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Wednesday, September 23, 2009
The Great NBA Swap Meet

Posted by Kevin Arnovitz

Yesterday, we made mention of Brett Hainline's swap machine, which uses a player's offensive and defensive efficiency ratings to determine how swapping one player out for another would improve your team's overall performance. 

Once Hainline went live with it, I immediately did what any Los Angeles Clippers fan would do -- nixed the uniquely inefficient Al Thornton from the starting lineup. To fill Thornton's place at small forward, I opted for efficiency poster boy Shane Battier. 

It's important to keep in mind that with salary cap restraints, such a trade would be impossible in the real world, but I was more interested in approximating how much better would the Clippers be with a player of Battier's mold on the wing. 

The results were fascinating. Queen City Hoops estimates that the Clippers would be 10 games better with Battier in Thornton's place. Here's QCH's breakdown:

Troy Murphy

For a larger image of this chart, click here.

To better understand how the Clippers pick up those additional 10 wins, I asked Hainline to walk me through what all this stuff means: 

We are looking at both ends of the small forward spectrum: Al Thornton is a high-volume yet inefficient scorer who plays little defense. Shane Battier is regarded as one of the league's best defenders while being an ancillary player offensively, taking few shots but converting them at a high rate. My fascination with Allen Iverson aside, it frustrates me to see players recognized as being great when all they are really doing is shooting a lot (remember Adam Morrison making the All-Rookie team?). That pet peeve of mine makes this opportunity all the sweeter -- this is a chance to show what kind of impact those players really make.

The first table shows actual statistics from last season. The efficiencies shown are for their respective teams: When Al is on the court for the Clippers, they had a net efficiency of -10.5, but with him off the court, they actually improved to -7.4. The reverse was true in Houston, as Shane helped the Rockets to a +4.9 mark, but that number dipped to +2.8 when Shane was on the pine. The last four columns are individual statistics.

From those numbers, we can estimate how another player would impact a team by replacing someone. By taking the on court efficiencies of the Clippers, and the respective numbers for Al and Shane, we get the numbers you see in the first row of the second table.  Notice a significant boost on both sides of the ball, as their offensive efficiency is predicted to rise by 2.4 points and their defensive efficiency is expected to decline by 2.6.  Here is how we got there:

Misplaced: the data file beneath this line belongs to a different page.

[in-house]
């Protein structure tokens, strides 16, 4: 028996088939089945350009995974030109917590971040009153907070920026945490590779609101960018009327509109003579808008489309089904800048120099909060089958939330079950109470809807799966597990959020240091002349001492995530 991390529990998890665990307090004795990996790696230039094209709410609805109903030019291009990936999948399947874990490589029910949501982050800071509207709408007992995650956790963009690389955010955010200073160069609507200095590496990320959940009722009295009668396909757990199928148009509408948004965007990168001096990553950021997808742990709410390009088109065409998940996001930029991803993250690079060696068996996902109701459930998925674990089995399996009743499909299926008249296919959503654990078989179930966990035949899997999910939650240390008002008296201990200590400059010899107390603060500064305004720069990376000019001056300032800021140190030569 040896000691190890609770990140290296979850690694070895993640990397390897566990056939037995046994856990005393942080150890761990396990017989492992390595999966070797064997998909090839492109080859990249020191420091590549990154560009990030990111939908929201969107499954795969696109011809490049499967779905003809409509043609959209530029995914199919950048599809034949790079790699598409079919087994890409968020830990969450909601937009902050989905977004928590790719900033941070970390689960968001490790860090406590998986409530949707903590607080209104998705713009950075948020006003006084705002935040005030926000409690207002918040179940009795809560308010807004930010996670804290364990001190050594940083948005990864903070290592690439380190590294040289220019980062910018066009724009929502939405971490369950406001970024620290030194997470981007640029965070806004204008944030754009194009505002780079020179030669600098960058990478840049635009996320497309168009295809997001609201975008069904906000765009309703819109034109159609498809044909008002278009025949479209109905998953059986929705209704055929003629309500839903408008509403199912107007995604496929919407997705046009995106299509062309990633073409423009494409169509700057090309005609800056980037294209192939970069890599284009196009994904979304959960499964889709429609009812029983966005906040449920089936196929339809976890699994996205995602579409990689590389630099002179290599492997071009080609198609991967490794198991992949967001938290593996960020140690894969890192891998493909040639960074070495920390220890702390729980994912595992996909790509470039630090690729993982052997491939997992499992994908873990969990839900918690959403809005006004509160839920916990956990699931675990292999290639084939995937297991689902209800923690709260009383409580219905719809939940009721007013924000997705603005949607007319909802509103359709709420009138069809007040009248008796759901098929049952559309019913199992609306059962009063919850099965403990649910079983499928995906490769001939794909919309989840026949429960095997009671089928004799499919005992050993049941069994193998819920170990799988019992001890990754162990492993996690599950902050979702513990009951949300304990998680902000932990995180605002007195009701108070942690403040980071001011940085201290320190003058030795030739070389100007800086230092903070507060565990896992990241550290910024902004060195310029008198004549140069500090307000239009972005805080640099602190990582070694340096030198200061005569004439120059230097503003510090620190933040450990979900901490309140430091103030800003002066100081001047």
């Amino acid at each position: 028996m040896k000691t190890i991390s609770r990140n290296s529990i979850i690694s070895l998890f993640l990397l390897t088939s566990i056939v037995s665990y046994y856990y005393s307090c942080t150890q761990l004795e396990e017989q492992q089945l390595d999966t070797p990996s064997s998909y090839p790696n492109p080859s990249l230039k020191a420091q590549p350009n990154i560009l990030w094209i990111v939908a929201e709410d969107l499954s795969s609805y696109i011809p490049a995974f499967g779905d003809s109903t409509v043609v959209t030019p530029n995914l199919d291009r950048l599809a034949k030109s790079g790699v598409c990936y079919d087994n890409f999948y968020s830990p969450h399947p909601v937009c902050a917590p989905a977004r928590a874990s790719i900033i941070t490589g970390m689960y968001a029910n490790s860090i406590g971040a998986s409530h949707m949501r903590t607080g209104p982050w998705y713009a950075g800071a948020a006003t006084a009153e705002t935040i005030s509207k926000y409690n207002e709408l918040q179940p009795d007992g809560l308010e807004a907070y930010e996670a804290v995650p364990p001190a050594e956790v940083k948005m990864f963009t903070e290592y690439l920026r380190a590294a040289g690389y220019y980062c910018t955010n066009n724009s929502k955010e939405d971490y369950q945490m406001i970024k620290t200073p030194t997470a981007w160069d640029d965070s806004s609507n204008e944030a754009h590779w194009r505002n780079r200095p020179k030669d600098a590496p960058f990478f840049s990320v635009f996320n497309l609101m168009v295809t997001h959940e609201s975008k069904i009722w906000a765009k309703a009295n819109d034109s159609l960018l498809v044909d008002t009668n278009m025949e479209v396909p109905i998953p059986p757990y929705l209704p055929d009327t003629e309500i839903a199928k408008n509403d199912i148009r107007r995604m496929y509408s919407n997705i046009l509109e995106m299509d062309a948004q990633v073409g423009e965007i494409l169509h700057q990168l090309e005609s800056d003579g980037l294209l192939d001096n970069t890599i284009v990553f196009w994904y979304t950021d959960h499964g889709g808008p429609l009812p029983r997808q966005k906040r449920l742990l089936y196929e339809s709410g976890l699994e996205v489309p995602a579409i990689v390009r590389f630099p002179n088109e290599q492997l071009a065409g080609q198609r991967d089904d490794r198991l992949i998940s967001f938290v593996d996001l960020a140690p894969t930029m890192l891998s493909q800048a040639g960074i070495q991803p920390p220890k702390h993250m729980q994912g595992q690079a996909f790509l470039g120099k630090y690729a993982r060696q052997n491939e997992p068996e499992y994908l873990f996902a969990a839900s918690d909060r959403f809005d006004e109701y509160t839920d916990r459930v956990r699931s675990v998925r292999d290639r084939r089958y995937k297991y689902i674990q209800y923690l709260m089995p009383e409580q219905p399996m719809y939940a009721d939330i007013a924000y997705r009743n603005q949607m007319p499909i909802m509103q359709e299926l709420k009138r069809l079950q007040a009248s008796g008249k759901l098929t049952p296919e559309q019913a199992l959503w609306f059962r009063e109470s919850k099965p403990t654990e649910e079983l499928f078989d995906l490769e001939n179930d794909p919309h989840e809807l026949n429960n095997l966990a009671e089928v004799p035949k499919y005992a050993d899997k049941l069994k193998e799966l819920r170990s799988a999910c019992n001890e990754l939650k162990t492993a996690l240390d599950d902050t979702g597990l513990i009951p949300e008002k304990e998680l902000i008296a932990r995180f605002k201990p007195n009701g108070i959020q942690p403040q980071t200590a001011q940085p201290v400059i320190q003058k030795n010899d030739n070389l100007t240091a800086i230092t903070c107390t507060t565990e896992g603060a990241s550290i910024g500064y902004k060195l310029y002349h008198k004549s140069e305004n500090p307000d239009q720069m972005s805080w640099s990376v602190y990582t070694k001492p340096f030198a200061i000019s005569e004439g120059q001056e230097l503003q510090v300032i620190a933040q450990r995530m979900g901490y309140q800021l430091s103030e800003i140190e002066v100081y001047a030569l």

That gives us an estimate of what to expect with Shane on the court for the Clippers -- a 27 win team. It's not great, but it's 10 more games than when Thornton was lacing them up for them.

But what about when Shane is not on the court? With injuries and age being a concern, we should account for the fact that Shane played over 600 minutes less than Thornton did last season, and that is what the final three rows look at. They're estimates of the team's overall efficiencies, including time with Shane on and off the court -- their whole season in other words. 

The initial row projects Shane to just use up all of Thornton's minutes, meaning the now less efficient off-court numbers are used the same amount as they were last season for the Clippers. Given the estimated improvement the Clippers could see with Shane on the court replacing Al, and the same amount of minutes going to the "bench," a weighted average of the on court and off court numbers puts the Clippers with an overall net efficiency of -6.1, good for 25 wins, which is still significantly better than their actual numbers from last year.

However, what if Shane really does need to play fewer minutes?  Due to age and injuries, he may be good for 2000 and no more. Well, the bench picks up those minutes, so instead of 1300 minutes going to a -7.4 efficiency group, they get 1900 minutes. 1900 minutes to a -7.4, 2000 to a -5.5, and the Clippers project to an overall efficiency of -6.4, dropping another win from total.

The final row describes the case where the Clippers need more minutes from Shane than he could provide in Houston, and he obliges, but his knees still won't let him get all the way to Al's minutes. So, we say 2300 minutes with Shane on, 1600 with him off, and we get a -6.3 efficiency for the Clippers on the season, and they get back to 25 wins.

The notion of a replacement player will always be far dicier in basketball than it is in a sport like baseball, where a variable such as "plate appearance" is relatively easy to isolate. As Hainline explains, comparing two players is far more complicated than handing one guy's minutes to another. No two players' minutes are alike. The instant you place Battier on the floor for Thornton, you immediately increase the offensive roles of Eric Gordon, Baron Davis and Chris Kaman, to say nothing about the team's increased reliance on its bench because Thornton, for all his failings, is a more durable player than Battier.

For an infinite supply of amusement, go to Queen City Hoops and assume the role of basketball Zeus.